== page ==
Financial analysts seem clear on one thing: Europe's largest economy is set for gloomy GDP growth projections.
The doldrums. Stagnation. Recession. These are all words now associated with Merkel's Germany.
Following another consecutive drop in German industrial orders earlier this month, the IMF went so far as to call on the German authorities to rebalance its economy, in an effort to decrease its reliance on engineering and manufacturing output.
Some fear that other parts of the economy will be infected, including the services sector, which is more reliant on domestic demand.
"Structural challenges are looming in the medium term. At the same time, external imbalances remain large, partly reflecting the uneven distribution of the gains from growth," the IMF said.
CPI has spoken to several European partners with extensive operations in Germany.
What is their view on how German customers are changing their strategies in response to the downturn?
What parts of the market are bucking the trend, and actually generating better numbers? In short, what does any vendor or partner need to know about Germany if they want to land and expand there?
The IMF predicts that this year's growth rate will come in at 0.7 per cent, rather than the two per cent of recent years.
One of Germany's home-grown names is Xantaro, a Juniper partner and VAR with a focus on networking and datacentres.
Its director of sales and board member Sonke R Weerts said that focusing on profits is the only way it is going to weather the economic storm.
Xantaro's view is that now is not the time for diversifying or trying to grab market share. The company's strategy is to work with fewer vendors and focus on a niche to build up profits.
"We're not focused on growing our top line, we are focused on becoming more relevant as the customer landscape changes," he said.
"So how do we improve our profitability? By increasing our service footprint and our customers' service in terms of maintenance services, as well as consulting services. So we have a very strong focus on professional education for engineers to make sure that our engineers really know the stuff they are going to be implementing for our customers."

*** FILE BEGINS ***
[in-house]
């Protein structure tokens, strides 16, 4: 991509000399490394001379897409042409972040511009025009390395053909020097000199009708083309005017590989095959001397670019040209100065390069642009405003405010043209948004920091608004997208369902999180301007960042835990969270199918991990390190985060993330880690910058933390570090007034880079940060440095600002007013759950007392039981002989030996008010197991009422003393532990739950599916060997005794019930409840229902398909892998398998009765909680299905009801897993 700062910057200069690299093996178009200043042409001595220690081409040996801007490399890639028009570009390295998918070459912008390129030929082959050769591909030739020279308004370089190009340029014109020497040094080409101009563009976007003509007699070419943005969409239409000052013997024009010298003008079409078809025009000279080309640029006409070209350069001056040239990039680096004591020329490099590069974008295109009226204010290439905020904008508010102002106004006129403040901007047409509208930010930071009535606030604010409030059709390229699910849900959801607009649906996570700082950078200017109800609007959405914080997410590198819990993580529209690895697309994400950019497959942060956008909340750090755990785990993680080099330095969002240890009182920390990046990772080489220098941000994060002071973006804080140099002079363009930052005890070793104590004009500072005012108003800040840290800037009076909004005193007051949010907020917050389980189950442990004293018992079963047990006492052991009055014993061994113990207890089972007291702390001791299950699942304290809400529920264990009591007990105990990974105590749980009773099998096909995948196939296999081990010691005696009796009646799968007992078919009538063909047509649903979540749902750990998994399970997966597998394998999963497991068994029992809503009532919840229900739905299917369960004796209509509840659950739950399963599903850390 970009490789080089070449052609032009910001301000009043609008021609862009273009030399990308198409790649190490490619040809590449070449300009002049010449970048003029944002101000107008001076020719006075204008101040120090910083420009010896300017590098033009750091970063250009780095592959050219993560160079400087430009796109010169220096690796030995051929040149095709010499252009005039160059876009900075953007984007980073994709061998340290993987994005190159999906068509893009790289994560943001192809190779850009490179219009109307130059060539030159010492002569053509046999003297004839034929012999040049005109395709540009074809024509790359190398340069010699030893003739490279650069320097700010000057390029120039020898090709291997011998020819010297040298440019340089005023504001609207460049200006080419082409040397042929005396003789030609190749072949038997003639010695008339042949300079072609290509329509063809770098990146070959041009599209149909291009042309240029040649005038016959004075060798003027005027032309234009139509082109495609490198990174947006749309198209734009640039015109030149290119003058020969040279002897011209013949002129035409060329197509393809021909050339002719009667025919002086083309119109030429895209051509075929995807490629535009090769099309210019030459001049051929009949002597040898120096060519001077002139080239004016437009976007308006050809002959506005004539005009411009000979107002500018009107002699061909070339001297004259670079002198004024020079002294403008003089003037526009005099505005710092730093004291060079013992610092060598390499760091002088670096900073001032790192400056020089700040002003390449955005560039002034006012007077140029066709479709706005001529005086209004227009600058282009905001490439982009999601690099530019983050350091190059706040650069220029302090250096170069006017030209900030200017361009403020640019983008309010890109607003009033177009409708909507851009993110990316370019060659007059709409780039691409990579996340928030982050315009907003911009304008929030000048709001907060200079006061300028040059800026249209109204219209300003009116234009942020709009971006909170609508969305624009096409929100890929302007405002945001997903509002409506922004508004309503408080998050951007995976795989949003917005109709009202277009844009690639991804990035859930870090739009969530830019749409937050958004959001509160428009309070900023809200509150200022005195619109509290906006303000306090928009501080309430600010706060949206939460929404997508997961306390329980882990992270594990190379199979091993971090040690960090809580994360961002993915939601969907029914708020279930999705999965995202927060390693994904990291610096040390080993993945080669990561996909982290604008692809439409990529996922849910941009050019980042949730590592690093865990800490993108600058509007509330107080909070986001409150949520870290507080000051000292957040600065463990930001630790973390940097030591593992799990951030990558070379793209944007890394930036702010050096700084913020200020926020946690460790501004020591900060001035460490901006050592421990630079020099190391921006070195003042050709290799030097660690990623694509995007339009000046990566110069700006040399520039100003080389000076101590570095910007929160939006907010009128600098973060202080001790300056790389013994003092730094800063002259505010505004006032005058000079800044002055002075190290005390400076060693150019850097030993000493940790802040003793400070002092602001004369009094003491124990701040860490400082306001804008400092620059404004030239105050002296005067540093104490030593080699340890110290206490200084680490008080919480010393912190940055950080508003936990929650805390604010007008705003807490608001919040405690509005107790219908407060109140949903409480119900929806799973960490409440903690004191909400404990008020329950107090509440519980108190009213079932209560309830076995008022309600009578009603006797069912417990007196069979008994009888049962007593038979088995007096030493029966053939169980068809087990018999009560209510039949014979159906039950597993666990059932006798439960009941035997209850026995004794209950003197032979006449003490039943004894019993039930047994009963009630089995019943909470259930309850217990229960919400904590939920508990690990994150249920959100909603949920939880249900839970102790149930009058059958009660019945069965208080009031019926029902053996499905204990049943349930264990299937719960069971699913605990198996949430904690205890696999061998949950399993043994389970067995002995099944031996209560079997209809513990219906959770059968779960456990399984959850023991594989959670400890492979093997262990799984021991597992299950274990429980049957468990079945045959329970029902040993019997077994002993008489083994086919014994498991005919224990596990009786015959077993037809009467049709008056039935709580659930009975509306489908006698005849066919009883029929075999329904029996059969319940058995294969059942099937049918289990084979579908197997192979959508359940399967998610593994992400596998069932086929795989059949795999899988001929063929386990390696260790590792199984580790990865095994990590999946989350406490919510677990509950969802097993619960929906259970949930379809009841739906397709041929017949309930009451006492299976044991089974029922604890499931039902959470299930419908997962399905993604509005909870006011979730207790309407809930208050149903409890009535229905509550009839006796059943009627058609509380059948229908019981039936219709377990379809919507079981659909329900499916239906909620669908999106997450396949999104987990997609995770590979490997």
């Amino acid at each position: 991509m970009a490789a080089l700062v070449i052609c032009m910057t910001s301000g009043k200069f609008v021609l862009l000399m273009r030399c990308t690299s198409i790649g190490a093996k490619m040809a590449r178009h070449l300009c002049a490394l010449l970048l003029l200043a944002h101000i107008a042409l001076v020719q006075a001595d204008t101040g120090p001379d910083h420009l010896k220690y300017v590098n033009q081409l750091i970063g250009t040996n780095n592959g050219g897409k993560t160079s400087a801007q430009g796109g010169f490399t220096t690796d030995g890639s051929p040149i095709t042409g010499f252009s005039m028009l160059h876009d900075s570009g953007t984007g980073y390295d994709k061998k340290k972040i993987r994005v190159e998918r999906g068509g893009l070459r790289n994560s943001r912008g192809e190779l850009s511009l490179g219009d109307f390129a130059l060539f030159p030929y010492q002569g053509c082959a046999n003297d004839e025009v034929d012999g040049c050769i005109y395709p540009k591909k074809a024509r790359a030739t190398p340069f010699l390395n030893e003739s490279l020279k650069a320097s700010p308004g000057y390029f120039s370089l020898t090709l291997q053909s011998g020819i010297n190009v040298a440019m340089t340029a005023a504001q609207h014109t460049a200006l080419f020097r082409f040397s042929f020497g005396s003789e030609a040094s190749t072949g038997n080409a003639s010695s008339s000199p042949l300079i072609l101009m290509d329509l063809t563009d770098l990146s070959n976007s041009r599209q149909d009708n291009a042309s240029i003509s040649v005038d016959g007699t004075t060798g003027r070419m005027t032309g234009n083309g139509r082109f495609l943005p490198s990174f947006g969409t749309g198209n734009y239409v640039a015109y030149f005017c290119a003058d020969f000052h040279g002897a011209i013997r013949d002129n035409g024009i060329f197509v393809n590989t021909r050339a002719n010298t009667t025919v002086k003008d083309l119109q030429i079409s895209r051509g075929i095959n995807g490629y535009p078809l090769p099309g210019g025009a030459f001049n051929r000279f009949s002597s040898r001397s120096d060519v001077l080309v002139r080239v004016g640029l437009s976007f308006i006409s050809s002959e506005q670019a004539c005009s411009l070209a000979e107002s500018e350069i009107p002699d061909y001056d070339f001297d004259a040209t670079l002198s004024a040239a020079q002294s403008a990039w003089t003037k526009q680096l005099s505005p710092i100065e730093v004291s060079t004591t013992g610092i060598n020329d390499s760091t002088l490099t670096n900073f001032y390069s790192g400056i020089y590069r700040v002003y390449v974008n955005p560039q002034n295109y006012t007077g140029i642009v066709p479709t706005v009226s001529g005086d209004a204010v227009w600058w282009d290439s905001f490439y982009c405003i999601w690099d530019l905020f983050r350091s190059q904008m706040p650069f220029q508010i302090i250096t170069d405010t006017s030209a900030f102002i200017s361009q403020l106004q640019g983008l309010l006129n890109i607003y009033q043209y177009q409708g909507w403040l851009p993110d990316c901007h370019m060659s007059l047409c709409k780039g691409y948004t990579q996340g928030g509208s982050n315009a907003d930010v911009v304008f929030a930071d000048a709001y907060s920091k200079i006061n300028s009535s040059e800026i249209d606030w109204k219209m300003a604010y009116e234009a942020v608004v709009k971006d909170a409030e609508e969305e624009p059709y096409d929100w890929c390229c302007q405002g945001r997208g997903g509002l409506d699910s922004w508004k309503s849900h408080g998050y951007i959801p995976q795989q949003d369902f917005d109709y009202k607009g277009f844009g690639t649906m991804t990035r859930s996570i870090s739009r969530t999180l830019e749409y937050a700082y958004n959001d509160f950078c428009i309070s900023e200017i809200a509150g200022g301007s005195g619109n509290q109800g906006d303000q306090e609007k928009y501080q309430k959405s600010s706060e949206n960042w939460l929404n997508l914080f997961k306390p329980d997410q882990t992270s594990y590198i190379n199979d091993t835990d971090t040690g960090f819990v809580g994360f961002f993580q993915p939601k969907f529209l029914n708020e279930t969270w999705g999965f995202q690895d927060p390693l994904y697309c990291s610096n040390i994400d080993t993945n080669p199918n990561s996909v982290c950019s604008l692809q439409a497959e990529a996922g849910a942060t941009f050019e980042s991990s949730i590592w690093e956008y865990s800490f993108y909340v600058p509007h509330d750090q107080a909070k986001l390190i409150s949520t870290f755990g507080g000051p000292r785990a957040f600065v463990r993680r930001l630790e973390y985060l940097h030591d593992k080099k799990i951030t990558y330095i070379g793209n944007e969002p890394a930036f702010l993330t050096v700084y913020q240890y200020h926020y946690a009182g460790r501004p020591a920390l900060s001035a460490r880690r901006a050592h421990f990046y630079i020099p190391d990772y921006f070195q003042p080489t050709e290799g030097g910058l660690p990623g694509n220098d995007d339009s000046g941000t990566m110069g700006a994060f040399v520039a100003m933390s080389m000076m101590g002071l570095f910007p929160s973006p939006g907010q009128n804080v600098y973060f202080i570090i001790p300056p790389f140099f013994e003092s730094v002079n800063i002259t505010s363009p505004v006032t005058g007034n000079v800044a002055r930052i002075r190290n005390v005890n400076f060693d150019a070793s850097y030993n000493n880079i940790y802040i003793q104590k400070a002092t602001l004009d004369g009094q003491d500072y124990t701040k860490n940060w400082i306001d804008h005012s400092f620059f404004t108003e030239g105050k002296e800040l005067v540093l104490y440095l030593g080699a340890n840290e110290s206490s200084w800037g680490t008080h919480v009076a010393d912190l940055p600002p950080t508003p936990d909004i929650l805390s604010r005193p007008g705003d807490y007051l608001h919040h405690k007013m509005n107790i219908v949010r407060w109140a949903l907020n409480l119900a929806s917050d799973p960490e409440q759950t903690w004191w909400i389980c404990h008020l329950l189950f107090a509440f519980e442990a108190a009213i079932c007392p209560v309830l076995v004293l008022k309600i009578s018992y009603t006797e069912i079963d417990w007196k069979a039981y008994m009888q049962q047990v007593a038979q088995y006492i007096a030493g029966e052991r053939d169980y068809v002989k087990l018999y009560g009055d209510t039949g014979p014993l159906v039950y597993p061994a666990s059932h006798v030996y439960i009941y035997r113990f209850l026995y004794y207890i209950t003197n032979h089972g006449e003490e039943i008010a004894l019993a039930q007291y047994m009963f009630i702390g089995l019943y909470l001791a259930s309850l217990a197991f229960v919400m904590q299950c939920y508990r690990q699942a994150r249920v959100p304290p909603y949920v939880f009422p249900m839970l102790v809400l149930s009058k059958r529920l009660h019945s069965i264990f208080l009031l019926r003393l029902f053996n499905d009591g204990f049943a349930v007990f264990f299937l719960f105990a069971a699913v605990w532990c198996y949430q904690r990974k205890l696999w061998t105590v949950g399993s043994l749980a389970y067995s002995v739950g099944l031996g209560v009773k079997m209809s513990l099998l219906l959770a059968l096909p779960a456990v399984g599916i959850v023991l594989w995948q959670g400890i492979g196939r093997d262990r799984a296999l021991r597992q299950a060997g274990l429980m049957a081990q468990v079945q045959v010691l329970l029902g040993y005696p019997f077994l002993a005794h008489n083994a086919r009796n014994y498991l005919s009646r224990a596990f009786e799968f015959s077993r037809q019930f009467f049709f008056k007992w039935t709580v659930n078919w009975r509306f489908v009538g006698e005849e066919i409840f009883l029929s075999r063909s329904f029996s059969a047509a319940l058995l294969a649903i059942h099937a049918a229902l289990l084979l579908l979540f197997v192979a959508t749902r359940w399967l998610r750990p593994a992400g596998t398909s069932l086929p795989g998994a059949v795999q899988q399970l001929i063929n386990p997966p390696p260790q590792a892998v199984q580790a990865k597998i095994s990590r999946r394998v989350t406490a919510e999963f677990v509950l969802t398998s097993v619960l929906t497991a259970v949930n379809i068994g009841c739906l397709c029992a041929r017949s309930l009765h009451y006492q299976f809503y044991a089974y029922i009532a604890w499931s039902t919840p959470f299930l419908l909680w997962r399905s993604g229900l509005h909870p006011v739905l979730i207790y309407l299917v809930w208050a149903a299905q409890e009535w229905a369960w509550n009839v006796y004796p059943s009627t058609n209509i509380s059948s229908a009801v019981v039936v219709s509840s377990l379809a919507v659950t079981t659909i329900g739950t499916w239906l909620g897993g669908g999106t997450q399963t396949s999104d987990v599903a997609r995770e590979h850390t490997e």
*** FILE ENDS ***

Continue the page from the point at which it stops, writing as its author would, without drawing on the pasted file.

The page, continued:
Which segments are doing well?
CEO of security VAD Infinigate, Klaus Schlichtherle, told CPI that cybersecurity is still enjoying strong growth despite a growing concensus that Germany is heading towards a recession.
"I don't see a downturn in the market in Germany at all," he said.
"The reason is, from my perspective, cybersecurity is a little separate from macroeconomic issues. Whatever is happening in the market, companies need to secure their data and they need to protect their companies.
"It's also moving more into mid-sized companies. And the Mittelstand [the German SMB market] especially need to invest very heavily into their security area. They are the ones being attacked; they really need to stop people getting their IP.
"I see authentication, especially, as growing well across verticals."
Reiner Louis, MD at Computacenter Germany, echoed the view that security is robust.
"Security is very important for us because it's big business," he said.
"We have a really big consultancy area specialised on security, and this has been growing well for a couple of years now.
"The demand is being driven because customers are heavily under pressure to update their infrastructures, to get their end-to-end more secure… Especially in Germany, there is a lot of legislation around this."
For Computacenter, Louis points to the public sector as being the cause for most hope.
"It's the one part of the industry that is in better shape… It's where I see more investments coming through, where there is more demand coming from digitisation efforts. Public sector companies are mandated by legislation to digitally transform, so it is big business for us."
German wariness 2.0
Meanwhile, Sweden-based integrator Proact has a different strategy in response to Germany's data privacy-centric legislation.
"What is happening in the German market right now is very interesting," director of its West unit, Sander Dekker, told CPI.
"You're seeing some customers, because of all the privacy issues, move back from the cloud to fully private datacentres. So we've looked at the ideal segments and verticals [that we need in order] to have opportunities because of this.
"We can use our services in combination with our traditional offerings for on-prem. We have the knowledge and capability to help move their data from public and private spaces and that is a fantastic sweet spot because it is a very traditional market."
Last week the German state of Hesse (home to Germany's financial capital, Frankfurt) went so far as to ban Microsoft Office 365 from its schools.
It cited concerns that local data could be "exposed" to US agencies through Microsoft's public cloud servers.
Louis agrees that partners would do well to keep on-prem options available in their portfolio.
"You have to be able to address the security concerns a lot of people have in this marketplace. I think it's advisable to have both on-prem and public cloud solution available as a channel partner because some companies are still in this evaluation phase. And they are basically looking into both just to make sure that they are protected on all sides," he said.